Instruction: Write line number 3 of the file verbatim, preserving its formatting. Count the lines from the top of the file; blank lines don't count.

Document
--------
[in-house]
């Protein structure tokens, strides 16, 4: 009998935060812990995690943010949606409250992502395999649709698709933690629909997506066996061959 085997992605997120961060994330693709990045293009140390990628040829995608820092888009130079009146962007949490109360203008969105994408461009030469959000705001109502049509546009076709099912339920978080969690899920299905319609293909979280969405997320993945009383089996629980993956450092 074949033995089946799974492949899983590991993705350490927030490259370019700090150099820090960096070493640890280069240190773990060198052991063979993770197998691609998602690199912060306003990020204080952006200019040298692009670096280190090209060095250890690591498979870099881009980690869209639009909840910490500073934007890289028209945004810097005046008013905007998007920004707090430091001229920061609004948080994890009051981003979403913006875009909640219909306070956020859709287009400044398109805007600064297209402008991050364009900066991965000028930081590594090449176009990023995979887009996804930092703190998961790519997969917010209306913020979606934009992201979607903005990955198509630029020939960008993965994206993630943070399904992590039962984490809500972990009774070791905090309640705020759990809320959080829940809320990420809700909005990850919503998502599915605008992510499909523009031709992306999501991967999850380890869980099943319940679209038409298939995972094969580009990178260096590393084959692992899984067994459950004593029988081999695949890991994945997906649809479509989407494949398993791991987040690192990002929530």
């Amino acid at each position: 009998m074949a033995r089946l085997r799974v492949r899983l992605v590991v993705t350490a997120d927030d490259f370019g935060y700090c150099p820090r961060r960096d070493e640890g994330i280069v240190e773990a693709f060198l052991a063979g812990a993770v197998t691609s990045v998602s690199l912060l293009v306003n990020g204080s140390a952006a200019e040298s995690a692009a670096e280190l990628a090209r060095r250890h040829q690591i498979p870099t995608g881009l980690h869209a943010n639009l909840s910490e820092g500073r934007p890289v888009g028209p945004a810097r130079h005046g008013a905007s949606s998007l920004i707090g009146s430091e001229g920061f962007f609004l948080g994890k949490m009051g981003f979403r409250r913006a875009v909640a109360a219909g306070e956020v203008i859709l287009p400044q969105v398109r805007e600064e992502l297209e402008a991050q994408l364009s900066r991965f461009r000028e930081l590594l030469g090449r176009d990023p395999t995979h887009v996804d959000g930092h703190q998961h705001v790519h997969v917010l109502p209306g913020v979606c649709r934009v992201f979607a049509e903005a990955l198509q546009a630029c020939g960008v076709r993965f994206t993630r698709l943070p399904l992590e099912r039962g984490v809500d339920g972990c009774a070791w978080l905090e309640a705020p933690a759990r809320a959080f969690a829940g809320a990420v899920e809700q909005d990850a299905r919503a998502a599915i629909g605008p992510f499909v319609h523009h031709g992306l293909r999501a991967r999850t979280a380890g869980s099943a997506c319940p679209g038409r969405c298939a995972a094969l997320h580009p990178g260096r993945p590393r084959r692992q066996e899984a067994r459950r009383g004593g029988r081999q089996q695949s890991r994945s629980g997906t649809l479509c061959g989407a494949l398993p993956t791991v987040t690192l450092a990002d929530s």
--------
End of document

């Amino acid at each position: 009998m074949a033995r089946l085997r799974v492949r899983l992605v590991v993705t350490a997120d927030d490259f370019g935060y700090c150099p820090r961060r960096d070493e640890g994330i280069v240190e773990a693709f060198l052991a063979g812990a993770v197998t691609s990045v998602s690199l912060l293009v306003n990020g204080s140390a952006a200019e040298s995690a692009a670096e280190l990628a090209r060095r250890h040829q690591i498979p870099t995608g881009l980690h869209a943010n639009l909840s910490e820092g500073r934007p890289v888009g028209p945004a810097r130079h005046g008013a905007s949606s998007l920004i707090g009146s430091e001229g920061f962007f609004l948080g994890k949490m009051g981003f979403r409250r913006a875009v909640a109360a219909g306070e956020v203008i859709l287009p400044q969105v398109r805007e600064e992502l297209e402008a991050q994408l364009s900066r991965f461009r000028e930081l590594l030469g090449r176009d990023p395999t995979h887009v996804d959000g930092h703190q998961h705001v790519h997969v917010l109502p209306g913020v979606c649709r934009v992201f979607a049509e903005a990955l198509q546009a630029c020939g960008v076709r993965f994206t993630r698709l943070p399904l992590e099912r039962g984490v809500d339920g972990c009774a070791w978080l905090e309640a705020p933690a759990r809320a959080f969690a829940g809320a990420v899920e809700q909005d990850a299905r919503a998502a599915i629909g605008p992510f499909v319609h523009h031709g992306l293909r999501a991967r999850t979280a380890g869980s099943a997506c319940p679209g038409r969405c298939a995972a094969l997320h580009p990178g260096r993945p590393r084959r692992q066996e899984a067994r459950r009383g004593g029988r081999q089996q695949s890991r994945s629980g997906t649809l479509c061959g989407a494949l398993p993956t791991v987040t690192l450092a990002d929530s």